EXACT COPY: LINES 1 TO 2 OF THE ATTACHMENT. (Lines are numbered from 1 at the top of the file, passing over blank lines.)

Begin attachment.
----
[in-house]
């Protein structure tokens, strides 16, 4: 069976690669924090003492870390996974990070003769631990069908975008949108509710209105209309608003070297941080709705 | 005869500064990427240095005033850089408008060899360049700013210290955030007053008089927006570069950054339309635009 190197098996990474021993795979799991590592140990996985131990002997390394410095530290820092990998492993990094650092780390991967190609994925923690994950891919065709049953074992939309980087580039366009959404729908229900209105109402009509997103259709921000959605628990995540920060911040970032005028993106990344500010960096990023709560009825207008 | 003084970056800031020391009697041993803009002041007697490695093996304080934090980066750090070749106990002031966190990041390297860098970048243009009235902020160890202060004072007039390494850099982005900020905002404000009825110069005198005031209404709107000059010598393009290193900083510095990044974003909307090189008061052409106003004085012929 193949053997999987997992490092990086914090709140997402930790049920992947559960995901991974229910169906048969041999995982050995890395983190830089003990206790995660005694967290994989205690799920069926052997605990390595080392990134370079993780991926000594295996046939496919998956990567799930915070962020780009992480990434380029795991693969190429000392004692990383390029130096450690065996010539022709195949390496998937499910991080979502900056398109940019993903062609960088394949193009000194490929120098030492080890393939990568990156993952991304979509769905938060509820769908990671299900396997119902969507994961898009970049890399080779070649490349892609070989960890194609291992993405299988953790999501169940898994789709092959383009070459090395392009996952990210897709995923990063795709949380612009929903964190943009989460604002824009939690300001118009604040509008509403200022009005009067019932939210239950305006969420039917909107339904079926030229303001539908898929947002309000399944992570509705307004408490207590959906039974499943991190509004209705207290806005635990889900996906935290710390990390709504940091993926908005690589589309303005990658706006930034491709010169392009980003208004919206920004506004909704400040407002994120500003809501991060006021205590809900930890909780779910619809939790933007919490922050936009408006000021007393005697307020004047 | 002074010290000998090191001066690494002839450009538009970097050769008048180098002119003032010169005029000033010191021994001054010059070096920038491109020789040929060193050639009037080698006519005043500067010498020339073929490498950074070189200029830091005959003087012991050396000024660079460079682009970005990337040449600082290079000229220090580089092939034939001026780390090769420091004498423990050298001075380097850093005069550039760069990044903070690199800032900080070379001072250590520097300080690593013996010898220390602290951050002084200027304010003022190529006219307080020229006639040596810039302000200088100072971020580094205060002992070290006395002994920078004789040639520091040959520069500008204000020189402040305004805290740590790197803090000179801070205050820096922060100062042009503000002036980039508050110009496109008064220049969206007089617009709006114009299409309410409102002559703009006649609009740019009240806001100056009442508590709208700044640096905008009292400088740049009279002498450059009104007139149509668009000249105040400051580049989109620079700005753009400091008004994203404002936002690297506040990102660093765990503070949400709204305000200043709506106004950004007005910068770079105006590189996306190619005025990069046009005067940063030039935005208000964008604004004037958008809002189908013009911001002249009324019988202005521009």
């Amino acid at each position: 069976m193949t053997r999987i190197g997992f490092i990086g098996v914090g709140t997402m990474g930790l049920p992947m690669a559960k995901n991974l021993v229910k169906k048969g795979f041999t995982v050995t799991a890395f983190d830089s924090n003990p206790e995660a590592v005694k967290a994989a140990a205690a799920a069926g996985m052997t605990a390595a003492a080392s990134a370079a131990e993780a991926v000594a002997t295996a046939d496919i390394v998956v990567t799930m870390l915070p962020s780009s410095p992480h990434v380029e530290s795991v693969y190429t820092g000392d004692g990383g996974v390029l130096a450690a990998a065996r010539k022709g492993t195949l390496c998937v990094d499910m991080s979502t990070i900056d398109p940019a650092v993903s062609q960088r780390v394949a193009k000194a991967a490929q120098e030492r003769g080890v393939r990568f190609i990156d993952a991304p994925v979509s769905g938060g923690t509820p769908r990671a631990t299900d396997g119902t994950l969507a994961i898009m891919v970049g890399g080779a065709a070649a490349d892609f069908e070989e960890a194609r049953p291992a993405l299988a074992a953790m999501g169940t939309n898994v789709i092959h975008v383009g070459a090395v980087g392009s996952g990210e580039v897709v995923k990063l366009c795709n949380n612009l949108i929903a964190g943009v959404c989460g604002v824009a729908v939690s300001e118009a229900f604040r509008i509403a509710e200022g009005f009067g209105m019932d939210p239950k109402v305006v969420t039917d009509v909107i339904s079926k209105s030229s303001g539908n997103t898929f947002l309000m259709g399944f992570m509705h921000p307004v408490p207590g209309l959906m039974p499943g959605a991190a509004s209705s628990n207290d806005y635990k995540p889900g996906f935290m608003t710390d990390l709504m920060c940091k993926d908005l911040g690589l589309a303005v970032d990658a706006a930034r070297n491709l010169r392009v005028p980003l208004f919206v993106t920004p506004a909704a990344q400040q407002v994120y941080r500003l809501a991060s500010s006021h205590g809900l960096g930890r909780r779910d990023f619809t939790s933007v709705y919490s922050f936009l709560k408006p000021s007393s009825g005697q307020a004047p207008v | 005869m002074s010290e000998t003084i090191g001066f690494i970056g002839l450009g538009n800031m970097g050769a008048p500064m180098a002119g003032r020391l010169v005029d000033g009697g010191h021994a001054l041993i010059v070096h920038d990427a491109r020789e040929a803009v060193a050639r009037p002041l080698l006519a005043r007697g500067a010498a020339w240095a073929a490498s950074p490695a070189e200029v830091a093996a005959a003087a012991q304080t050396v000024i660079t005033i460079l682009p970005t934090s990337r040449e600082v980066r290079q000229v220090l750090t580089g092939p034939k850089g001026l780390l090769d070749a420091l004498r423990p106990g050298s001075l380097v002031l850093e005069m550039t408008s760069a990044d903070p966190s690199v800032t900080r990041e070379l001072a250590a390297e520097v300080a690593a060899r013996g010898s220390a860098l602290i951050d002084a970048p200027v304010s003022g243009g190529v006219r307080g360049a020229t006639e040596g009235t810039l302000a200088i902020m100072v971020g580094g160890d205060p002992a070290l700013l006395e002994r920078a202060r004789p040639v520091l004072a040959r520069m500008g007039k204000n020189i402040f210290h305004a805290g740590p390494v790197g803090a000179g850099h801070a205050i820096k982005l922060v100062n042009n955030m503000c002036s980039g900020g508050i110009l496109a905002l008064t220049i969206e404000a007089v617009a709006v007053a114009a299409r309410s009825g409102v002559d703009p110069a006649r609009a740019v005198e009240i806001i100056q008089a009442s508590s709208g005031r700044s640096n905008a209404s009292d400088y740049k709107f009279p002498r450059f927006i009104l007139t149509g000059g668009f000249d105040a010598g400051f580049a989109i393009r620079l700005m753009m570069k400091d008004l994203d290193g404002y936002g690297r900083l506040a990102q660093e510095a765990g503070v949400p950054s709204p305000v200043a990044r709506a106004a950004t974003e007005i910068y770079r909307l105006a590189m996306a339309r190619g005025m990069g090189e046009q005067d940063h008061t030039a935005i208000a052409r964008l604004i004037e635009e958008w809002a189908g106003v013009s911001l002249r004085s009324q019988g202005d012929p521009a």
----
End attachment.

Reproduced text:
[in-house]
């Protein structure tokens, strides 16, 4: 069976690669924090003492870390996974990070003769631990069908975008949108509710209105209309608003070297941080709705 | 005869500064990427240095005033850089408008060899360049700013210290955030007053008089927006570069950054339309635009 190197098996990474021993795979799991590592140990996985131990002997390394410095530290820092990998492993990094650092780390991967190609994925923690994950891919065709049953074992939309980087580039366009959404729908229900209105109402009509997103259709921000959605628990995540920060911040970032005028993106990344500010960096990023709560009825207008 | 003084970056800031020391009697041993803009002041007697490695093996304080934090980066750090070749106990002031966190990041390297860098970048243009009235902020160890202060004072007039390494850099982005900020905002404000009825110069005198005031209404709107000059010598393009290193900083510095990044974003909307090189008061052409106003004085012929 193949053997999987997992490092990086914090709140997402930790049920992947559960995901991974229910169906048969041999995982050995890395983190830089003990206790995660005694967290994989205690799920069926052997605990390595080392990134370079993780991926000594295996046939496919998956990567799930915070962020780009992480990434380029795991693969190429000392004692990383390029130096450690065996010539022709195949390496998937499910991080979502900056398109940019993903062609960088394949193009000194490929120098030492080890393939990568990156993952991304979509769905938060509820769908990671299900396997119902969507994961898009970049890399080779070649490349892609070989960890194609291992993405299988953790999501169940898994789709092959383009070459090395392009996952990210897709995923990063795709949380612009929903964190943009989460604002824009939690300001118009604040509008509403200022009005009067019932939210239950305006969420039917909107339904079926030229303001539908898929947002309000399944992570509705307004408490207590959906039974499943991190509004209705207290806005635990889900996906935290710390990390709504940091993926908005690589589309303005990658706006930034491709010169392009980003208004919206920004506004909704400040407002994120500003809501991060006021205590809900930890909780779910619809939790933007919490922050936009408006000021007393005697307020004047 | 002074010290000998090191001066690494002839450009538009970097050769008048180098002119003032010169005029000033010191021994001054010059070096920038491109020789040929060193050639009037080698006519005043500067010498020339073929490498950074070189200029830091005959003087012991050396000024660079460079682009970005990337040449600082290079000229220090580089092939034939001026780390090769420091004498423990050298001075380097850093005069550039760069990044903070690199800032900080070379001072250590520097300080690593013996010898220390602290951050002084200027304010003022190529006219307080020229006639040596810039302000200088100072971020580094205060002992070290006395002994920078004789040639520091040959520069500008204000020189402040305004805290740590790197803090000179801070205050820096922060100062042009503000002036980039508050110009496109008064220049969206007089617009709006114009299409309410409102002559703009006649609009740019009240806001100056009442508590709208700044640096905008009292400088740049009279002498450059009104007139149509668009000249105040400051580049989109620079700005753009400091008004994203404002936002690297506040990102660093765990503070949400709204305000200043709506106004950004007005910068770079105006590189996306190619005025990069046009005067940063030039935005208000964008604004004037958008809002189908013009911001002249009324019988202005521009």